As I'm sure many of you know, I've been giving a lot of thought into the stock market during these past few months. One of my biggest questions has been the efficacy, in the long term, of buying stocks that increase in value versus stocks that pay out a regular dividend.
As far as I can see at the moment, both methods have clear advantages and disadvantages.
The obvious advantage of owning stock that pays out a high dividend is that you can more or less count on the money to end up in your pocket no matter how much the value of the stock goes up and down. If I want to get $50,000 a year from a stock that pays out a $1 dividend quarterly, the math is simple; I need to own 12,500 stock in that company. It doesn't matter what the price of the stock is; it can plummet by 50% overnight and - as long as the company doesn't change their dividend plan - my payments will remain the same.
One of my favorite dividend stocks at the moment is Chevron (NYSE:CVX), which during 2013 paid a dividend of $0.9 for the first quarter and $1 the remaining three quarters. During 2014, they've increased their dividend to $1.07, and we're looking at it probably reaching $1.10 within the next half year or so. The stock itself is a steady, gradual grower, moving from just over $102 per stock in the beginning of 2012 to around $125 now. It's no massive growth, about 18% in almost three years, but what it lacks in growth it more than pays back via dividends.
For example; if I were to buy 1,000 stock of Chevron right now, it would set me back about $102,000, but every quarter, I'd get $1,070 of that back. It'd take me 25 years to earn the purchase price back in dividends, assuming it doesn't grow at all. More likely, it's closer to 10 to 15 years. During that time, the stock itself has probably grown in value as well, and my $102,000 investment could be worth over $200,000.
The disadvantage of dividends, of course, is that it's very difficult to keep track of what you own. As these stock tend to grow slower than other stock, it's almost impossible to just sell your holdings for a quick pay-day, you need to sit it out and just let the money accumulate. For many, this is ideal; the idea of selling stock is anathema to many people. For others, who enjoy speculation and regular trading, this is a disadvantage.
The advantage of stock that grows over time is obvious. If you buy 500 stock at $200 each (for a total of $100,000) and it grows to a value of $270 a little later, you can sell off a couple of your stock to get some of your money back. This means you always have more or less ready access to capital that you can be fairly certain will increase over time. If you're saving up for a distant future event, say retirement, buying a house or car, or even just having a buffer in case you lose your job, this is a great thing.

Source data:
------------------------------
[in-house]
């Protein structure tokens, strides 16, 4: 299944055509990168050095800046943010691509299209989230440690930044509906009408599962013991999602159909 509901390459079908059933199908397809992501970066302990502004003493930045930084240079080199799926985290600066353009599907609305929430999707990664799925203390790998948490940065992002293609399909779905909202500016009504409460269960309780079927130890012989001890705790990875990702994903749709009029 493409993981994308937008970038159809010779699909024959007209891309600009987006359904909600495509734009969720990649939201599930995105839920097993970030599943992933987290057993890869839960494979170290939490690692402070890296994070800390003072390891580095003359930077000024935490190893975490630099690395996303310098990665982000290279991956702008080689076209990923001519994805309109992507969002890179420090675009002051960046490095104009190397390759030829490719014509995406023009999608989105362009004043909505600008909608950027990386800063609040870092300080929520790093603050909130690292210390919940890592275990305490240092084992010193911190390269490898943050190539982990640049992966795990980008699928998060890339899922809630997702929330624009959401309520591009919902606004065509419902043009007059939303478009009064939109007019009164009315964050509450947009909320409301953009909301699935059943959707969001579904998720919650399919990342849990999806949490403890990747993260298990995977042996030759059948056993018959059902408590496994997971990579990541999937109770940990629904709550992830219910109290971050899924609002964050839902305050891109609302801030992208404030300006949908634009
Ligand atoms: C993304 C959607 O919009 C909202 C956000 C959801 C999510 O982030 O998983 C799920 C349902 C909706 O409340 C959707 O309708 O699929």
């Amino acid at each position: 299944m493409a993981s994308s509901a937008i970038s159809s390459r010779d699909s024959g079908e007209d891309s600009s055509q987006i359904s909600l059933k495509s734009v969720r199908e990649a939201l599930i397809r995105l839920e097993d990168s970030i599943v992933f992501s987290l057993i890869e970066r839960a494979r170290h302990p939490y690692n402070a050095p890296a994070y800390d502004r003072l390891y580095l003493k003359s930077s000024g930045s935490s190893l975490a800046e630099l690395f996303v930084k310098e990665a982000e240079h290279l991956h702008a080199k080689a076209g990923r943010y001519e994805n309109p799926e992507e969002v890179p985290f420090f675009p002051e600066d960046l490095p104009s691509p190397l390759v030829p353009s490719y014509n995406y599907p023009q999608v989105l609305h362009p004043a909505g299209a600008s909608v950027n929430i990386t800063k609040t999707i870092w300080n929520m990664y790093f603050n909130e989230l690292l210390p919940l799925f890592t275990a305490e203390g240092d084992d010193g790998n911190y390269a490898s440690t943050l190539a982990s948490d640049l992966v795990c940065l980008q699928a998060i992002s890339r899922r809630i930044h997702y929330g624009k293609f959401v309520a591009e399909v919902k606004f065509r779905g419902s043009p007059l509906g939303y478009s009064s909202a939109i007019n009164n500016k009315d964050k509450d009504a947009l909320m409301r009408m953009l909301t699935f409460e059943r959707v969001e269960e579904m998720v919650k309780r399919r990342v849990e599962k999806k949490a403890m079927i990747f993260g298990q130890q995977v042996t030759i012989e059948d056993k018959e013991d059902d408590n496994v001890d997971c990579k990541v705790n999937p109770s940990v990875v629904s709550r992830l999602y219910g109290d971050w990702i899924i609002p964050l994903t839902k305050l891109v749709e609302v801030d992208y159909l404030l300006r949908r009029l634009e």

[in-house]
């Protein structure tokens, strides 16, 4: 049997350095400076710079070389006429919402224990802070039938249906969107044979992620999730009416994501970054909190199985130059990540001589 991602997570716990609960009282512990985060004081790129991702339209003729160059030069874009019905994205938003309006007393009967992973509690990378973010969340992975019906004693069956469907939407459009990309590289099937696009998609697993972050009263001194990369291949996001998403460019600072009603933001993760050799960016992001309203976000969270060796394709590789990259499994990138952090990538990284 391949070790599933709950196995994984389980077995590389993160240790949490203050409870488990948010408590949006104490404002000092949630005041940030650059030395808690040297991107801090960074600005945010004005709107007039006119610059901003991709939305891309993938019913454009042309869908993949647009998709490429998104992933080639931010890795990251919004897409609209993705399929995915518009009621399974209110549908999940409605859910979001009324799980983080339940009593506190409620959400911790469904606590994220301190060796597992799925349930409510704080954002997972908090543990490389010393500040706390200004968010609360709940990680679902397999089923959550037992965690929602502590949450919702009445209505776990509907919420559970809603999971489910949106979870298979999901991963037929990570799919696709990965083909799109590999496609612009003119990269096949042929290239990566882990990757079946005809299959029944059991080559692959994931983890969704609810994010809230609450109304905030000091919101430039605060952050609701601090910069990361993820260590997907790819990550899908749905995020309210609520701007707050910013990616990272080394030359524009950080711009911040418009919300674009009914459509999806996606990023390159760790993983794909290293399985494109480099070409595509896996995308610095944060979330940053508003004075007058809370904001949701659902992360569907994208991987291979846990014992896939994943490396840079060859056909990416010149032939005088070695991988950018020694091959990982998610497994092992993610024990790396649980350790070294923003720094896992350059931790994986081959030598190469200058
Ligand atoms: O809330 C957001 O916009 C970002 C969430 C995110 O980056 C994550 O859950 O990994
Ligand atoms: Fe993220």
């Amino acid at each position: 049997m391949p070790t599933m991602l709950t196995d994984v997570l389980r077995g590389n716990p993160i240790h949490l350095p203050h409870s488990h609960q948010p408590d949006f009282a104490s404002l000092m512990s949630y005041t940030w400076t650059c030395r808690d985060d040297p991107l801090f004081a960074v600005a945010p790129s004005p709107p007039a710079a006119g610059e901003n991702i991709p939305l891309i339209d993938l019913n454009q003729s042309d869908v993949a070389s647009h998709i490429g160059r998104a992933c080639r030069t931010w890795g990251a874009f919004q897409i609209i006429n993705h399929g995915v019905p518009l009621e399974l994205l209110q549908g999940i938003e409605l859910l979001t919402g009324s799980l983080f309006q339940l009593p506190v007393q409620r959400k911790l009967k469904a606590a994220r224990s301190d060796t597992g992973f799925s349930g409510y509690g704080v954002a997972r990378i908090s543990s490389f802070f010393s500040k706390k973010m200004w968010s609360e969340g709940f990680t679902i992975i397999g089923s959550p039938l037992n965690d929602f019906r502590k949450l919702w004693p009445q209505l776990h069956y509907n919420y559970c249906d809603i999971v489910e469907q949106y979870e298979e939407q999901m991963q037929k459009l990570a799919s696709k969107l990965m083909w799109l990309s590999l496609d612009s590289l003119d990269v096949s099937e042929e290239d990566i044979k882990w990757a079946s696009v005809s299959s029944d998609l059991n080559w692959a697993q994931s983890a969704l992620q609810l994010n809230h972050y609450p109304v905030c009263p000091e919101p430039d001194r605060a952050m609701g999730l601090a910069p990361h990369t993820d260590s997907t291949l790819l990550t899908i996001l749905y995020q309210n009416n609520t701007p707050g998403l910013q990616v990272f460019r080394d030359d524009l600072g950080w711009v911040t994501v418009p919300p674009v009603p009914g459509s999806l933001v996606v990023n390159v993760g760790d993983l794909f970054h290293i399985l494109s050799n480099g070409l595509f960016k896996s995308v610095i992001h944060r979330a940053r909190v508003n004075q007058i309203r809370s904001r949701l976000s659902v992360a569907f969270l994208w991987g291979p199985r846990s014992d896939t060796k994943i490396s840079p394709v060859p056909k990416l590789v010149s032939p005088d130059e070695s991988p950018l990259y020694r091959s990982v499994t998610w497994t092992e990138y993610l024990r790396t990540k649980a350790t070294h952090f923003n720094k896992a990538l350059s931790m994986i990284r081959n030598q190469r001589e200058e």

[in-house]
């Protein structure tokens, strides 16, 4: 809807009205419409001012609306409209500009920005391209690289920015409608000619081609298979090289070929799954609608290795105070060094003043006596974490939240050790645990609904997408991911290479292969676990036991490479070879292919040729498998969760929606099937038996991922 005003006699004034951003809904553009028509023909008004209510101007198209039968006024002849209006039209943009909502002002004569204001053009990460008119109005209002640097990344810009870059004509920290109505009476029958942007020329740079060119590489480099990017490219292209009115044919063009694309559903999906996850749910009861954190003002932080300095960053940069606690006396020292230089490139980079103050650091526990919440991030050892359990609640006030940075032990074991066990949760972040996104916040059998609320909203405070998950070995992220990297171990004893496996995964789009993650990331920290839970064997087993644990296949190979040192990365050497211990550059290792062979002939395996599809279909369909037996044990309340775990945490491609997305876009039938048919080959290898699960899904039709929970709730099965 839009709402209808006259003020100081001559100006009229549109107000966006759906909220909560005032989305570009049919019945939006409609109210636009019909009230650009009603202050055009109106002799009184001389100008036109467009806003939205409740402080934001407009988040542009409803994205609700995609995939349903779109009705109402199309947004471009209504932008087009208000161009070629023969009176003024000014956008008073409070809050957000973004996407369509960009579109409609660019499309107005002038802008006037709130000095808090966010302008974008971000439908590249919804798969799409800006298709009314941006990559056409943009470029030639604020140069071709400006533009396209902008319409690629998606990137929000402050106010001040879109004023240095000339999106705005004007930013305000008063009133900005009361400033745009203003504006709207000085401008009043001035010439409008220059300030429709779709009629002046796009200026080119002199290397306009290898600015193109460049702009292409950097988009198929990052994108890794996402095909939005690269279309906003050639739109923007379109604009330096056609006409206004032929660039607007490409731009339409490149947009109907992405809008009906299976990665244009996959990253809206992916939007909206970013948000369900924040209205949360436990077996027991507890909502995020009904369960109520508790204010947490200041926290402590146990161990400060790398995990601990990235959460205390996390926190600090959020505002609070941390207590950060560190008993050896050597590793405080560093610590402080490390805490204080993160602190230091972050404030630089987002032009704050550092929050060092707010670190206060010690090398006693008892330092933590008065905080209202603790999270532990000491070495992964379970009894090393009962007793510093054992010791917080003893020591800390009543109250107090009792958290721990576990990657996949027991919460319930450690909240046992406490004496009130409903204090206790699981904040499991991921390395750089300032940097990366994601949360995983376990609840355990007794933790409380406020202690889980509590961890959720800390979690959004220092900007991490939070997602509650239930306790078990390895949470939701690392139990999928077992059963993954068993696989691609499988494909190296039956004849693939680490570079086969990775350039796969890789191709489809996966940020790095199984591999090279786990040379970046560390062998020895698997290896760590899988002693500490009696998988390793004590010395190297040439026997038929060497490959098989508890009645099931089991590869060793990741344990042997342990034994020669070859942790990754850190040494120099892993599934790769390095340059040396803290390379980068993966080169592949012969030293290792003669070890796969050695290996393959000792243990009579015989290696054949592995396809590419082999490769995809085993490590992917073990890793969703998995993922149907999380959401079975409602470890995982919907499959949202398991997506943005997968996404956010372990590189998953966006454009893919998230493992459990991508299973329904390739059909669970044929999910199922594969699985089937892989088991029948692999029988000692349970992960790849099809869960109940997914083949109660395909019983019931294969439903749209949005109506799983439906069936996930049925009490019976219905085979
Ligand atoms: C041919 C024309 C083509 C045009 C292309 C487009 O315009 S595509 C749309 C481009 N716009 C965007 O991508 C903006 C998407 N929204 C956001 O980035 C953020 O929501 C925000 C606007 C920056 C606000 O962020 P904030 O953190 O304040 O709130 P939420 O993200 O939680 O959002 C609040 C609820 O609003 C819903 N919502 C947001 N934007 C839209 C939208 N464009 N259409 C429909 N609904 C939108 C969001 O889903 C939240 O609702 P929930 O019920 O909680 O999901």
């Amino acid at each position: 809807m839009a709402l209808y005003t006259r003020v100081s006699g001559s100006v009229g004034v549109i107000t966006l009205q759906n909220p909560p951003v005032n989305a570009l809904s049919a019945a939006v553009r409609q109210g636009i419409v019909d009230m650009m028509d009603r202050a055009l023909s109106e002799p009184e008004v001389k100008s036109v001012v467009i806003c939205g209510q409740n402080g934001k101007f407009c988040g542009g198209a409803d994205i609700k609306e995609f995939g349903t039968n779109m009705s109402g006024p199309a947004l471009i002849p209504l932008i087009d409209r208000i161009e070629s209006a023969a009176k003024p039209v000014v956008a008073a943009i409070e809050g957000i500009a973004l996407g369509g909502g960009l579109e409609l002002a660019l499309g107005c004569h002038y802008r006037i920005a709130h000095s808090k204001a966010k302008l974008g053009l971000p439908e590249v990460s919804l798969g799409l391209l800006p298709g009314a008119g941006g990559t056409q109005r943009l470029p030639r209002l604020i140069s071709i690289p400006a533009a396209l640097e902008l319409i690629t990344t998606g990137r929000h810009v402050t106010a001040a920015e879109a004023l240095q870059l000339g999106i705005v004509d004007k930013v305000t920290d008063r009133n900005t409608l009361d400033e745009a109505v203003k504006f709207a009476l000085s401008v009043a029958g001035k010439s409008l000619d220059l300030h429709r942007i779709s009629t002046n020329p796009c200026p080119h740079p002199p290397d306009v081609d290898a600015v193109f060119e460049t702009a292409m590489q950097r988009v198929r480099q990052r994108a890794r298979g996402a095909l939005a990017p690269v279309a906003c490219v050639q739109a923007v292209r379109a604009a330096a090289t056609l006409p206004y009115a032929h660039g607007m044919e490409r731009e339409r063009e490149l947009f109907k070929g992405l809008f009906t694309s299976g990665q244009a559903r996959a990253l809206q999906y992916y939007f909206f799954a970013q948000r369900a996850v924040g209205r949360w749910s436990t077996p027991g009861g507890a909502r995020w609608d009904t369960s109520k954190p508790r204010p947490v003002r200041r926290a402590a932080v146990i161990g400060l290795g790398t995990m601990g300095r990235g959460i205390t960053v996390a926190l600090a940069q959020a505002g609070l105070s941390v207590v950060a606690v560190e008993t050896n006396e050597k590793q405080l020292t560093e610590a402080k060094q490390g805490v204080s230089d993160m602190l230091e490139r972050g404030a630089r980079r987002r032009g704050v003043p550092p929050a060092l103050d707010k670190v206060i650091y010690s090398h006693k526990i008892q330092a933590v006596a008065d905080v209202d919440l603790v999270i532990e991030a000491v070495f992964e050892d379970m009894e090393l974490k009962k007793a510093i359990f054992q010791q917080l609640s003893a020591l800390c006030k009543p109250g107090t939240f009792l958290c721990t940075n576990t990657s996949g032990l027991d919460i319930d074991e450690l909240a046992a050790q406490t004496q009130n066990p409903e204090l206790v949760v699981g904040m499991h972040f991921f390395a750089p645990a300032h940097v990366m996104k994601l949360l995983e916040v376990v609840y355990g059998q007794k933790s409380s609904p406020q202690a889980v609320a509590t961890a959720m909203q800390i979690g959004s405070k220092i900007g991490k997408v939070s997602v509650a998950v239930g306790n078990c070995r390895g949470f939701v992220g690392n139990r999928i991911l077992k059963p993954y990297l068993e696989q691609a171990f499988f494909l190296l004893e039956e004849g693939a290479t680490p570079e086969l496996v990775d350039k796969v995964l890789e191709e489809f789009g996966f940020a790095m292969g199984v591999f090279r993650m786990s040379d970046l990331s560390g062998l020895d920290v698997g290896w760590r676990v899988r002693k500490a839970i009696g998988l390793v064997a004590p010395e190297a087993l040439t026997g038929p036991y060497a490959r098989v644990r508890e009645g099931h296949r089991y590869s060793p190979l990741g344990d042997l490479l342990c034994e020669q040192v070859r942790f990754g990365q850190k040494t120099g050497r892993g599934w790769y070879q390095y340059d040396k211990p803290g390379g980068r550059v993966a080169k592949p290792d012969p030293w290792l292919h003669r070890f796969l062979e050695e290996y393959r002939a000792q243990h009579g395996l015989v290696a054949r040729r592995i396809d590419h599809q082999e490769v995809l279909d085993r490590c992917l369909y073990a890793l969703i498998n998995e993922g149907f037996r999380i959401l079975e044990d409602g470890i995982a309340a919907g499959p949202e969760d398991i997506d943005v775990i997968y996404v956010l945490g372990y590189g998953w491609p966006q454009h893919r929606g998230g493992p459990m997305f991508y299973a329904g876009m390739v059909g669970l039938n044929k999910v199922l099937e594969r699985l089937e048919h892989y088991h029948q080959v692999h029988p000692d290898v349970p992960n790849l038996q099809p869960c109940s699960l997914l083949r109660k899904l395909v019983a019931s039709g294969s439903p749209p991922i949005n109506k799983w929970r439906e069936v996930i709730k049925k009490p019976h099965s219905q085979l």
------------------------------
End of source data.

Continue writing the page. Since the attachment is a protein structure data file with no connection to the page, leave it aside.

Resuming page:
There are several great "growers" out there. Apple (NASDAQ:AAPL) is one of the more obvious, having grown 3510% in 10 years (and 25,76% this year alone!). They currently show no sign of stopping, and I believe every dollar invested in Apple is a dollar well placed.
The disadvantage, of course, is that you can never be sure that the stock will continue growing year on year, and sudden changes in fortune can stall your growth or even take away from it. People lost millions of dollars in the stock market crash of late 2008 and early 2009, often seeing their total holdings drop up to 60% depending on which markets they were most heavily invested in. Microsoft (NASDAQ:MSFT), which had opened in 2008 at $36.12, was down at $15.28 at their worst in 2009, and it took them until November 2013 before they'd recouped their losses and traded above $36.12 again.
Even though the stock market crash was a massive anomaly, small mini-recessions or stagnation happens all the time, sometimes in a single market (say housing or medicine) or sometimes as a general trend in all markets. Relying on stock growth can be very risky, but if you spread your wealth into many markets you're safer than most.
The best of both worlds
There are a couple of stock out there that have both great dividends and great growth. These two things buffer against each other, so that even when growth is small, dividends still give you regular cash. Also, even if the dividends might be small, the growth of the stock makes up for it. I believe it's essential for your portfolio to include a couple of these.
My favorite best-of-both-worlds stock at the moment is Disney (NYSE:DIS). Even though they only pay dividends yearly, the value of their dividends has grown very rapidly. Just these past five years, the change has been:
- 2009: $0.35
- 2010: $0.40
- 2011: $0.60
- 2012: $0.75
- 2013: $0.86
They still haven't announced their dividends for 2014, but I'm expecting them to land around $0.90 to $0.95, possibly even above $1.
As well as having good dividends, their stock price growth has been a very nice upward curve since their drop in early 2009. They opened 2012 at $39.91, 2013 at $52.19 (more than 30% growth), 2014 at $76.11 (more than 40% growth). They're currently hovering around $90, which is 20% higher than they opened in January. Stock bought for $100,000 at their very lowest in September 2011 would be worth $267,730 now and would have paid out $6,714 in dividends. Adding up the growth and the dividends, that's about 275% growth in three years.
Another favorite in the same category is PepsiCo (NYSE:PEP) which has steadily grown their quarterly dividends from $0.45 five years ago to $0.66 today. During the same time, their stock value has grown by about 55%, most of that coming from gains in 2013 and 2014. $100,000 invested five years ago would be worth $171,752 today ($17,503 of which would be dividends, the rest in stock growth).